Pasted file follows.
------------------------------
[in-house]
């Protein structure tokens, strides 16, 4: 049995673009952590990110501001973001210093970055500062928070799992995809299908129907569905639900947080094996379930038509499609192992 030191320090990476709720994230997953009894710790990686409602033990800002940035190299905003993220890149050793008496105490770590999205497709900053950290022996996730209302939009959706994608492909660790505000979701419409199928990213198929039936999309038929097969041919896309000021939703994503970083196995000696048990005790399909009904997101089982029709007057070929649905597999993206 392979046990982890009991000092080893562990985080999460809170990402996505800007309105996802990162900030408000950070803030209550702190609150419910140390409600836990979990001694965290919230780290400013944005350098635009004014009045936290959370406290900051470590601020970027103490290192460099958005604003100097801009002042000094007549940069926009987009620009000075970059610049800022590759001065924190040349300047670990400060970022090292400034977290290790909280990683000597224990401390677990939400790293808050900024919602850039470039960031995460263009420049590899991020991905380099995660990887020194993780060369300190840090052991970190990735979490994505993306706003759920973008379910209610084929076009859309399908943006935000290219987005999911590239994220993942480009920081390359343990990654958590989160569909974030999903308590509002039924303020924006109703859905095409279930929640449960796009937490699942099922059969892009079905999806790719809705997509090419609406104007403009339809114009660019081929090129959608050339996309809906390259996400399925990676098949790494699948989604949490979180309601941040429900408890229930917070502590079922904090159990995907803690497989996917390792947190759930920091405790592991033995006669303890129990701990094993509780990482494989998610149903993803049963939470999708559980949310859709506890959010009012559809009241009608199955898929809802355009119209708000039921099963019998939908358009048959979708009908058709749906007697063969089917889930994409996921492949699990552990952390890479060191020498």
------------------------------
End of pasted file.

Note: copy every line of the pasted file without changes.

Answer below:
[in-house]
């Protein structure tokens, strides 16, 4: 049995673009952590990110501001973001210093970055500062928070799992995809299908129907569905639900947080094996379930038509499609192992 030191320090990476709720994230997953009894710790990686409602033990800002940035190299905003993220890149050793008496105490770590999205497709900053950290022996996730209302939009959706994608492909660790505000979701419409199928990213198929039936999309038929097969041919896309000021939703994503970083196995000696048990005790399909009904997101089982029709007057070929649905597999993206 392979046990982890009991000092080893562990985080999460809170990402996505800007309105996802990162900030408000950070803030209550702190609150419910140390409600836990979990001694965290919230780290400013944005350098635009004014009045936290959370406290900051470590601020970027103490290192460099958005604003100097801009002042000094007549940069926009987009620009000075970059610049800022590759001065924190040349300047670990400060970022090292400034977290290790909280990683000597224990401390677990939400790293808050900024919602850039470039960031995460263009420049590899991020991905380099995660990887020194993780060369300190840090052991970190990735979490994505993306706003759920973008379910209610084929076009859309399908943006935000290219987005999911590239994220993942480009920081390359343990990654958590989160569909974030999903308590509002039924303020924006109703859905095409279930929640449960796009937490699942099922059969892009079905999806790719809705997509090419609406104007403009339809114009660019081929090129959608050339996309809906390259996400399925990676098949790494699948989604949490979180309601941040429900408890229930917070502590079922904090159990995907803690497989996917390792947190759930920091405790592991033995006669303890129990701990094993509780990482494989998610149903993803049963939470999708559980949310859709506890959010009012559809009241009608199955898929809802355009119209708000039921099963019998939908358009048959979708009908058709749906007697063969089917889930994409996921492949699990552990952390890479060191020498």